Updated at the bottom with reaction from SeaWorld and L.A. author Earl Ofari Hutchinson. First posted at 11:27 a.m.
Animal rights -- perfectly normal, perfectly healthy. Yet where does the movement go too far, surpassing even the best wishes of a life-loving liberal?
Ah, PETA just answered that question today by unleashing a lawsuit against SeaWord. Mmm, SeaWorld. Don't they keep killer whales and orcas in captivity, holding them back from their natural environments? Sure, okay. We're with that characterization. Yes, but, this lawsuit is special:
It equates whales with ...
... American slaves!
That's right, PETA states "five wild-caught orcas forced to perform at SeaWorld are being held as slaves in violation of the 13th Amendment to the U.S. Constitution."
Yes, this is constitutional, PETA is saying whales have the rights of humans, and the org equates whales with human beings who were held against their wills and forced to perform menial labor while abused. The shame of slavery, of course, helped shape American history and gave a voice to its popular culture. Whale captivity? Not so much.
PETA lawyer Jeffrey Kerr:
Slavery is slavery, and it does not depend on the species of the slave any more than it depends on gender, race, or religion.
Mmkay. Slavery is slavery, you leash-having dog owners.
The orcas in question include Kasatka, Corky, and Ulises in San Diego. The suit was filed U.S. District Court in that city.
PETA president Ingrid E. Newkirk:
All five of these orcas were violently seized from the ocean and taken from their families as babies. They are denied freedom and everything else that is natural and important to them while kept in small concrete tanks and reduced to performing stupid tricks. The 13th Amendment prohibits slavery, and these orcas are, by definition, slaves.
We have a call into NAACP Los Angeles president Leon Jenkins for comment.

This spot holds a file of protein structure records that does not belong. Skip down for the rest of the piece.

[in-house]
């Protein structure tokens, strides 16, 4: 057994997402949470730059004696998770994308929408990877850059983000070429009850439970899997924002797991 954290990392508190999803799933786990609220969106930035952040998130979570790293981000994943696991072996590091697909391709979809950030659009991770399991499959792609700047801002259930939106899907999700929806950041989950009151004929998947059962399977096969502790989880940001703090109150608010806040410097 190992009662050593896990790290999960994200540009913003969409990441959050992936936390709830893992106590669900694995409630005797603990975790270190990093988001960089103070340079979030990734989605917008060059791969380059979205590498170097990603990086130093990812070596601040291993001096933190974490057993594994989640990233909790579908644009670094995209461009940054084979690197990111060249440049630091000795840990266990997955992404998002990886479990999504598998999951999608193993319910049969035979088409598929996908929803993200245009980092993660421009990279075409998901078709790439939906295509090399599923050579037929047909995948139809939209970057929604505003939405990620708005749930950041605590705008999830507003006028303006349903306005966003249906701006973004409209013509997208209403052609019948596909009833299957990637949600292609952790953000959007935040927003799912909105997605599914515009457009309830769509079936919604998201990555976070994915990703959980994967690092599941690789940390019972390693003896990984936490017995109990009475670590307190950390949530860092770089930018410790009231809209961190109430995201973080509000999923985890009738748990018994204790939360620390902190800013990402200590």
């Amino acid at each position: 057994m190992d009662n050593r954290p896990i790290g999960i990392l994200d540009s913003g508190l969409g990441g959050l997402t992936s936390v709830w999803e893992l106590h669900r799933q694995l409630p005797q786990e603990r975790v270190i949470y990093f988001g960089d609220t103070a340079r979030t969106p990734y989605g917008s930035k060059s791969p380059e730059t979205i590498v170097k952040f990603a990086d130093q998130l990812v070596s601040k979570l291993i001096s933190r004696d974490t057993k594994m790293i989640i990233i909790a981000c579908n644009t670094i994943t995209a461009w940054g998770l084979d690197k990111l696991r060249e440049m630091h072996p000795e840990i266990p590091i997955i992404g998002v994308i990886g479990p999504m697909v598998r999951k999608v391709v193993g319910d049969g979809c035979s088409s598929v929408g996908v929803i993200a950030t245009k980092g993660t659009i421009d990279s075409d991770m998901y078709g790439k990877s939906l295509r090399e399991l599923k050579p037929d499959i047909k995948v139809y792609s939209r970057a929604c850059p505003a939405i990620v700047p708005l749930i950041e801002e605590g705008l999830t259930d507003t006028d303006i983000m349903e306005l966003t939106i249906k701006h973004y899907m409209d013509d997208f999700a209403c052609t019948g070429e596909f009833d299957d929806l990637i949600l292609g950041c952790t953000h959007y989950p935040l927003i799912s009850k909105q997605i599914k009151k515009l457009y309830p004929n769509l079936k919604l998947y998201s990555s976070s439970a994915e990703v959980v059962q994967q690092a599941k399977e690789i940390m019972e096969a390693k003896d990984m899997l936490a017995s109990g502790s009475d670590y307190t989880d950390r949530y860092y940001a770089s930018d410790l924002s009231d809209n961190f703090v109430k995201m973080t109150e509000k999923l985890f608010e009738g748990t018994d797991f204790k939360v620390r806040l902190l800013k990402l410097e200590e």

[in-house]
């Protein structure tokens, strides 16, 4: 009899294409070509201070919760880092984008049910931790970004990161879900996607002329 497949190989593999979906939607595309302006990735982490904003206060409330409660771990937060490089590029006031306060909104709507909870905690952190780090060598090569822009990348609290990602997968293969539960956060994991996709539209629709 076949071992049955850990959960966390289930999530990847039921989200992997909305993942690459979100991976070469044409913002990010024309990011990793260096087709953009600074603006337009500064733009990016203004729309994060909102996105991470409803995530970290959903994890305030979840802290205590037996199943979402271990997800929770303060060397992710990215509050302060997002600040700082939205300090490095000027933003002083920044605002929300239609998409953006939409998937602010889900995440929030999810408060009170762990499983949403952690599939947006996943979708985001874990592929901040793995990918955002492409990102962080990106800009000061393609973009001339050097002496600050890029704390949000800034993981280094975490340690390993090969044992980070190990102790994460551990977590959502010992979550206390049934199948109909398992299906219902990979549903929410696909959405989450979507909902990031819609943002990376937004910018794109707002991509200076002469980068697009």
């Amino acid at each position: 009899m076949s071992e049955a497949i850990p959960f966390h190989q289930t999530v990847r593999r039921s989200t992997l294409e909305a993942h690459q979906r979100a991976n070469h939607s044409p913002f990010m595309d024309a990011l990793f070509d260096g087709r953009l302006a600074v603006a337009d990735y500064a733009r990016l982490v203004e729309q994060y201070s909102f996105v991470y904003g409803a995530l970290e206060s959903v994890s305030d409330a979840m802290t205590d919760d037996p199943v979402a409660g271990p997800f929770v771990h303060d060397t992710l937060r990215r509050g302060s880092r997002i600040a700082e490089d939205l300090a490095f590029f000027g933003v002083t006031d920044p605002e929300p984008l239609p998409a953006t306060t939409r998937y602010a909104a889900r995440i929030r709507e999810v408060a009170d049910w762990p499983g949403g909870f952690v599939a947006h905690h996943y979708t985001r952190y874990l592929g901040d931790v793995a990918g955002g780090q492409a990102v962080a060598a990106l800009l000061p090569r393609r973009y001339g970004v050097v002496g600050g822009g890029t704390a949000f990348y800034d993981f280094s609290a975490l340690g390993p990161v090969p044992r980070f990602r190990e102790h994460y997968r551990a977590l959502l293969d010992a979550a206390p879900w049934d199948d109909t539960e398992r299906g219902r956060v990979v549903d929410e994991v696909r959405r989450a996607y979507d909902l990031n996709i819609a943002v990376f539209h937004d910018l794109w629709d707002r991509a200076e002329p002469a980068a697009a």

No word on whether any of the other whales is named Kunta Kinte. We do know this: That moaning, under-the-sea sound you hear is not the voice of whales suffering. It's the sound of liberals and minorities jumping ship when it comes to PETA.
[Update]: SeaWorld sent us its reaction, which reads, in part:
... This effort to extend the Thirteenth Amendment's solemn protections beyond human beings is baseless and in many ways offensive. SeaWorld is among the world's most respected zoological institutions. There is no higher priority than the welfare of the animals entrusted to our care and no facility sets higher standards in husbandry, veterinary care and enrichment than SeaWorld.
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It called the suit a "publicity stunt."
Earl Ofari Hutchinson, an African American L.A. author and leader who often speaks on matters of race, told us this:
It is insulting. Clearly the 13th 14th and 15th Amendments were passed directly as a result of a major bloody battle in this country to end slavery and to ensure civil and voting rights for African Americans.
When you butcher history to make a point you are not only alienating African Americans and those who understand these amendments and the protections they afford, you're saying whales have the same rights as African Americans. You're not going to make many friends among African Americans. My guess is there will be a backlash.